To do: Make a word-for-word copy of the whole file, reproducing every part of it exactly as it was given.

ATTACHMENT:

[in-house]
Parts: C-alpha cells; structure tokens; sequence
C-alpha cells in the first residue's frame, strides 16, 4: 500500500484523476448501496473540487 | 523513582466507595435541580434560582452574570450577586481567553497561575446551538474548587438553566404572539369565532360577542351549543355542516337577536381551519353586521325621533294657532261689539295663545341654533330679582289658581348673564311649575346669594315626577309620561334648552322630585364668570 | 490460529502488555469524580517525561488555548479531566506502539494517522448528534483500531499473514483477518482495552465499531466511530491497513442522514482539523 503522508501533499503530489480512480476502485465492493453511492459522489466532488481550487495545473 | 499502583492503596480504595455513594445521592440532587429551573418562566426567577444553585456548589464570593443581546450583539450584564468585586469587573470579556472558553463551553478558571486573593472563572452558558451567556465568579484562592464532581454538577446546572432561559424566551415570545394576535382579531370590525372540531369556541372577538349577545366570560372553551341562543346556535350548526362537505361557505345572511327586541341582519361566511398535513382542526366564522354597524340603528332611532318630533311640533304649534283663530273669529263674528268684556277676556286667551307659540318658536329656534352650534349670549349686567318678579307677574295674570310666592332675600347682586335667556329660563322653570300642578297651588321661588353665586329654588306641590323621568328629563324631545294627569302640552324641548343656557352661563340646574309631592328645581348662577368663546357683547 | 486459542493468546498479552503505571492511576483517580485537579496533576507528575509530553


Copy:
[in-house]
Parts: C-alpha cells; structure tokens; sequence
C-alpha cells in the first residue's frame, strides 16, 4: 500500500484523476448501496473540487 | 523513582466507595435541580434560582452574570450577586481567553497561575446551538474548587438553566404572539369565532360577542351549543355542516337577536381551519353586521325621533294657532261689539295663545341654533330679582289658581348673564311649575346669594315626577309620561334648552322630585364668570 | 490460529502488555469524580517525561488555548479531566506502539494517522448528534483500531499473514483477518482495552465499531466511530491497513442522514482539523 503522508501533499503530489480512480476502485465492493453511492459522489466532488481550487495545473 | 499502583492503596480504595455513594445521592440532587429551573418562566426567577444553585456548589464570593443581546450583539450584564468585586469587573470579556472558553463551553478558571486573593472563572452558558451567556465568579484562592464532581454538577446546572432561559424566551415570545394576535382579531370590525372540531369556541372577538349577545366570560372553551341562543346556535350548526362537505361557505345572511327586541341582519361566511398535513382542526366564522354597524340603528332611532318630533311640533304649534283663530273669529263674528268684556277676556286667551307659540318658536329656534352650534349670549349686567318678579307677574295674570310666592332675600347682586335667556329660563322653570300642578297651588321661588353665586329654588306641590323621568328629563324631545294627569302640552324641548343656557352661563340646574309631592328645581348662577368663546357683547 | 486459542493468546498479552503505571492511576483517580485537579496533576507528575509530553